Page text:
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WHO/MZCP RABIES in the MIDDLE EAST A. Seimenis, D.V.M. Director, WHO/Mediterranean Zoonoses Control Centre ATHENS, GREECE

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Presentation on theme: "WHO/MZCP RABIES in the MIDDLE EAST A. Seimenis, D.V.M. Director, WHO/Mediterranean Zoonoses Control Centre ATHENS, GREECE"— Presentation transcript:

1 WHO/MZCP RABIES in the MIDDLE EAST A. Seimenis, D.V.M. Director, WHO/Mediterranean Zoonoses Control Centre ATHENS, GREECE

2 WHO/MZCP most Endemic in most countries of the ME; with common Mediterranean (southern and eastern) littoral countries with common climatic, geographical, socio-cultural, epidemiological characteristics Serious Serious public health problems. RABIES in the MIDDLE EAST (ME) 1

3 WHO/MZCP DOG: main source of human infection; CATS: second most important source followed by other domestic animals and wild life; WILDLIFE: red fox, jackals, wolves, etc. 2 RABIES in the MIDDLE EAST

4 WHO/MZCP Rabies in Humans: approximately 300 reported cases annually Post-exposure treatment: several hundreds of thousands Most cases in: EGYPT, IRAQ, IRAN, PAKISTAN, SUDAN, YEMEN 3 RABIES in the MIDDLE EAST

5 WHO/MZCP Rabies in Animals: Rabies in Animals: part only of cases are reported Laboratory confirmation upon restricted number of cases only Laboratory confirmation upon restricted number of cases only Growing problem for certain countries, e.g. YEMEN Growing problem for certain countries, e.g. YEMEN Rabies in wildlife : growing public health problem Rabies in wildlife : growing public health problem Wild animals population (red fox, jackals) on increase Wild animals population (red fox, jackals) on increase 4 RABIES in the MIDDLE EAST

6 WHO/MZCP Epidemiological surveillance NOT well established Data NOT always reliable No regular laboratory confirmation Correlation between DOG and WILDLIFE rabies difficult 5 RABIES in the MIDDLE EAST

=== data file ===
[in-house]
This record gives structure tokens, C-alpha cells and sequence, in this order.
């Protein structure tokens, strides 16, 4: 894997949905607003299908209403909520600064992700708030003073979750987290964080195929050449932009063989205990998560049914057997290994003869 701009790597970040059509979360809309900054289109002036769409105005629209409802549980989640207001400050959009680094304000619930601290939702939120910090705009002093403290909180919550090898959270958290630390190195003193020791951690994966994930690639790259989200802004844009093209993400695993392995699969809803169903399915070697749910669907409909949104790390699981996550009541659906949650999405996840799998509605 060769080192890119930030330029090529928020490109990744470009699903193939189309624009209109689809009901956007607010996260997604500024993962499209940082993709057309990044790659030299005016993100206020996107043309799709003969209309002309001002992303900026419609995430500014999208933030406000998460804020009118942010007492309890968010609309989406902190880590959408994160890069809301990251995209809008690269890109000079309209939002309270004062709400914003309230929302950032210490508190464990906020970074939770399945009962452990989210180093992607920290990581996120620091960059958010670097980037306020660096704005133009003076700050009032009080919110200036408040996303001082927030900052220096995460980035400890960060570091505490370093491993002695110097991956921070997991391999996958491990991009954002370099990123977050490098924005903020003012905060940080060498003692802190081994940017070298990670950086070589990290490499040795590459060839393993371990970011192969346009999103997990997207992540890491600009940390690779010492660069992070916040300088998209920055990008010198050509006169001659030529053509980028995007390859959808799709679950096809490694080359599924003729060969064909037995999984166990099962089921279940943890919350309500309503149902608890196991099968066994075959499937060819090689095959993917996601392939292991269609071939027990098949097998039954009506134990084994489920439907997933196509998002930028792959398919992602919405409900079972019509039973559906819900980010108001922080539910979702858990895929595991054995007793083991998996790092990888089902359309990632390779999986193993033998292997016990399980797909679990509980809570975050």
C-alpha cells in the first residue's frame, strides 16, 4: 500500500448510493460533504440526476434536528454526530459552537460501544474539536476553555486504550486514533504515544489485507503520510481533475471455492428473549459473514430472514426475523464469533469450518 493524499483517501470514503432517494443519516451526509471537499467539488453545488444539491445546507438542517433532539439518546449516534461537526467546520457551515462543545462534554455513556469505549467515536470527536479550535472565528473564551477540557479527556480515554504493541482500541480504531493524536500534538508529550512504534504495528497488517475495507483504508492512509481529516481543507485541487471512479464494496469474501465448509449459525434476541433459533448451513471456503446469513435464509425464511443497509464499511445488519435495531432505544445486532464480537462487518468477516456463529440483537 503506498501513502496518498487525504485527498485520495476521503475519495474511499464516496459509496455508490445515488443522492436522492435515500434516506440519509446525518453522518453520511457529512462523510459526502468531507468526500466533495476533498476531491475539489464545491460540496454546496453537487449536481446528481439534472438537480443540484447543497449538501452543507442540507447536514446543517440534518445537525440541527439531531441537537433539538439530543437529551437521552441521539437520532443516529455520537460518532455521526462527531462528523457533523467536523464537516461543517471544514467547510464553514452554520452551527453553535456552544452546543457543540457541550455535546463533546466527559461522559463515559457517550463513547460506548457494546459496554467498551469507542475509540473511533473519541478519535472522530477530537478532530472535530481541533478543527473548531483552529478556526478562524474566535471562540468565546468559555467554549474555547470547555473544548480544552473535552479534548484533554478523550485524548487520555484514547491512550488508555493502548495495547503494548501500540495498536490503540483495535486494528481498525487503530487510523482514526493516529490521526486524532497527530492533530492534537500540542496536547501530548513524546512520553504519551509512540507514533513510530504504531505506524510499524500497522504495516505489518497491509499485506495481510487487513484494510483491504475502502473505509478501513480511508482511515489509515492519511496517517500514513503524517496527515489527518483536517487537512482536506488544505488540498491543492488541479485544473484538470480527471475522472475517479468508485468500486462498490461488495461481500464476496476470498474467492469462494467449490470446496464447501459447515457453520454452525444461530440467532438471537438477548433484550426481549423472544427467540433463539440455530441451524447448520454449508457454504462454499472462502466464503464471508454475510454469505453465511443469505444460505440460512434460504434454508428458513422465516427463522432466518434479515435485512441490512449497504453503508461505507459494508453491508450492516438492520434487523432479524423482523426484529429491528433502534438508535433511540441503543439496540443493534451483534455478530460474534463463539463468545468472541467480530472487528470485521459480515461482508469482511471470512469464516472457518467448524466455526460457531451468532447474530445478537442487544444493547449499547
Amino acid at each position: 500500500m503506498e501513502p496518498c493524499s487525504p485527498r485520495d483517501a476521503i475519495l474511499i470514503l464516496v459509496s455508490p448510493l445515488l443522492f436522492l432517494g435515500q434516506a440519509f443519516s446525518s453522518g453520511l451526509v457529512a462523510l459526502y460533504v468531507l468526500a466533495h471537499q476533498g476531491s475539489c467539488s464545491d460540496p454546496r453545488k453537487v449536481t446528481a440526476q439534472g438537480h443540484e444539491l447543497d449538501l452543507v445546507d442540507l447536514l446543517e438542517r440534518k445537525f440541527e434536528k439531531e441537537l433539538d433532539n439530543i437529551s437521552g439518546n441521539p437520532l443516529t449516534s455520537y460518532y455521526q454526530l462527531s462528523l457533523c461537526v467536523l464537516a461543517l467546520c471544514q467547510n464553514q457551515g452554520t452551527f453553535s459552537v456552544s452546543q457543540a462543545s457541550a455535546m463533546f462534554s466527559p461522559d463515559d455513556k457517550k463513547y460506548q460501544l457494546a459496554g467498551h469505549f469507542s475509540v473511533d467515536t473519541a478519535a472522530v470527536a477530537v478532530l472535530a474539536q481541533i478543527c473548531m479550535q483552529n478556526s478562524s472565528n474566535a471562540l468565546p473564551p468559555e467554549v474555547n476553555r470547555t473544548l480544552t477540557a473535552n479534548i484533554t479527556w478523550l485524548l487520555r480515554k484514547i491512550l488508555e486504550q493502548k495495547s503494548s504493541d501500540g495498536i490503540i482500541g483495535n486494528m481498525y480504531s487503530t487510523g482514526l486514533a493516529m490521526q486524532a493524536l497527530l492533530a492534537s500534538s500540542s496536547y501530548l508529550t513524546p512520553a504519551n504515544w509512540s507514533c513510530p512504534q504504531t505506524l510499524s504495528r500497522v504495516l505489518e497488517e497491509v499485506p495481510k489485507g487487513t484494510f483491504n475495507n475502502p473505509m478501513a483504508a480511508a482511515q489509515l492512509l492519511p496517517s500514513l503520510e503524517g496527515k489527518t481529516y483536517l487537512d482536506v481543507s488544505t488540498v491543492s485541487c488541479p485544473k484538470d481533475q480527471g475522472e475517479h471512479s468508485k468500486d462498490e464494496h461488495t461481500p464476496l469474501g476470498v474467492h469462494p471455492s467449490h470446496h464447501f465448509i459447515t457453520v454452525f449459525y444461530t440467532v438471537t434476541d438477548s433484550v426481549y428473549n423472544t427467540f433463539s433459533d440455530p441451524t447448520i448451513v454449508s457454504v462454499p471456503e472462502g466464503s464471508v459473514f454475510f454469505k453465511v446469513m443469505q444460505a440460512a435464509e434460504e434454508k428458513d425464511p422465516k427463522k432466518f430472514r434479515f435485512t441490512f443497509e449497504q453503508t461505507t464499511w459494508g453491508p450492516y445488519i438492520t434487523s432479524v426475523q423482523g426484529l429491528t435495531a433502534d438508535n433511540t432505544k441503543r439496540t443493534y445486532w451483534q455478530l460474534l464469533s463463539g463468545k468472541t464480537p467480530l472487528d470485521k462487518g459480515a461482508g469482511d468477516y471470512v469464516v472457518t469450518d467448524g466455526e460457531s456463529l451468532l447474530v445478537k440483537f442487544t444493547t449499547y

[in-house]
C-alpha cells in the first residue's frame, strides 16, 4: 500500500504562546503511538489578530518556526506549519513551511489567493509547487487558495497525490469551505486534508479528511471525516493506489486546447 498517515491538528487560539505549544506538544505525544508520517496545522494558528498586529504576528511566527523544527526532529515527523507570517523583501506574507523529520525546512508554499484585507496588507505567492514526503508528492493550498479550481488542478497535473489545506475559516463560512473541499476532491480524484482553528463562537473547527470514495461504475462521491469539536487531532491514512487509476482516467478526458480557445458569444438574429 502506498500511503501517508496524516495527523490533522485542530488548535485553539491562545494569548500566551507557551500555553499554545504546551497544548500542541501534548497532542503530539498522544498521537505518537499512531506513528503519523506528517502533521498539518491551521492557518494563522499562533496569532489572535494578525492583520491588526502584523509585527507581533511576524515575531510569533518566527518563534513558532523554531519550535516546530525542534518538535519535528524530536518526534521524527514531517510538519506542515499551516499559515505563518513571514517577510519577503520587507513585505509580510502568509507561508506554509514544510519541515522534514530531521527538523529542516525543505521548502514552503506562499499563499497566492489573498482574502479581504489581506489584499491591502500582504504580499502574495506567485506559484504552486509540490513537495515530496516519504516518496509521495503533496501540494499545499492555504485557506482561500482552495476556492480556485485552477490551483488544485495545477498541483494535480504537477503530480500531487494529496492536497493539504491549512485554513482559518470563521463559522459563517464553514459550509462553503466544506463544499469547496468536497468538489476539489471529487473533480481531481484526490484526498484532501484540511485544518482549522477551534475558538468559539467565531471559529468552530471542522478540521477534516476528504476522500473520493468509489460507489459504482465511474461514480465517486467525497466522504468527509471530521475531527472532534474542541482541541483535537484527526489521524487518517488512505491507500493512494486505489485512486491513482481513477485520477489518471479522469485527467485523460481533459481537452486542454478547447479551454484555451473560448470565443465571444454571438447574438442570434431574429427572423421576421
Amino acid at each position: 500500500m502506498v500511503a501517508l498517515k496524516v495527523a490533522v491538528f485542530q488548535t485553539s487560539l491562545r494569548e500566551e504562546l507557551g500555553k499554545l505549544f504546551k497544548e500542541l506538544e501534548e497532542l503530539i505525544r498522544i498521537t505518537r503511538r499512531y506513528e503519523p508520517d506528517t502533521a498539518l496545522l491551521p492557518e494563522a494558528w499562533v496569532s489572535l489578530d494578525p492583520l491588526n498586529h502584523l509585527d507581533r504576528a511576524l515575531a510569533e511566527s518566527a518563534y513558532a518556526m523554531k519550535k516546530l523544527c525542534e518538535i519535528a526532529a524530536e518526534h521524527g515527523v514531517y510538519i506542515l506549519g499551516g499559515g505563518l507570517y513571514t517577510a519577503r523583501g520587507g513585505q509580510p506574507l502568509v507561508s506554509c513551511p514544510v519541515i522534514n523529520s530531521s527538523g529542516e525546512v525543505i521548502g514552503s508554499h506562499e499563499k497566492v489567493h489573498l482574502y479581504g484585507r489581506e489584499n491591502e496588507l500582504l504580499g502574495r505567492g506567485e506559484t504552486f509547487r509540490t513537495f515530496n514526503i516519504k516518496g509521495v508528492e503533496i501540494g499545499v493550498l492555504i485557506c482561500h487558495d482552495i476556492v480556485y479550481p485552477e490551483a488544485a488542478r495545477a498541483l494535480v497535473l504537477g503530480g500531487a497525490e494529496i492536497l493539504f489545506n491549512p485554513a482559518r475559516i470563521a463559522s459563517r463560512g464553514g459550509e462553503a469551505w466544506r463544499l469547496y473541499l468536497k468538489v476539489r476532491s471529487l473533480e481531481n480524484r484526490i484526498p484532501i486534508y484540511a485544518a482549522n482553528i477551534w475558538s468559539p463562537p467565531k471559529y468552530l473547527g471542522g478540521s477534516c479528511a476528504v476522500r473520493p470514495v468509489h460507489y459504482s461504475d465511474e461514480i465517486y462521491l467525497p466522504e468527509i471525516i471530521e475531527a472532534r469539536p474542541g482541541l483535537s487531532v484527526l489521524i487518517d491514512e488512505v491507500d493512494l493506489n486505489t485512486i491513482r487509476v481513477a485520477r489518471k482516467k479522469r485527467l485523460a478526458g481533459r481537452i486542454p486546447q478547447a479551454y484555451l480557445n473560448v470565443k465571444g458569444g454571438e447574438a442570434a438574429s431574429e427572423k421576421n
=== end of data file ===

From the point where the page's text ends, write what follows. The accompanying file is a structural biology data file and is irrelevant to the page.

7 WHO/MZCP Difficulties for efficient control programmes Control activities based on stray dog elimination and voluntary individual vaccination Cell-culture vaccines and immunoglobulins for human post-exposure treatment Dog mass vaccination campaigns never performed Lack of dog population estimates Dog vaccination rate not estimable 6 RABIES in the MIDDLE EAST

8 WHO/MZCP Rabies control failure due to: Weak infrastructures; Inappropriate control strategies; Lack of sustainable resources and workforce; Weak laboratory diagnosis support; Lack of intersectoral collaboration; Population socio-cultural factors; Weak community awareness. 7 RABIES in the MIDDLE EAST

9 WHO/MZCP Wildlife rabies control-no activities Need for Need for : Ecological studies for target animals; Vaccination strategy to be developed; Live vaccine strain/high temperatures relation to be evaluated; Trained personnel; Adequate funding; Intercountry agreements. 8 RABIES in the MIDDLE EAST

10 WHO/MZCP Weaknesses of various kind: infrastructures, no co-operation, funds, personnel, etc. ), should NOT BE ACCEPTABLE as they maintain DESPERATE HUMAN SUFFERING from preventable zoonoses, 9 RABIES in the MIDDLE EAST

11 WHO/MZCP 10

12 WHO/MZCP Thank you. Source: www. pbase.com


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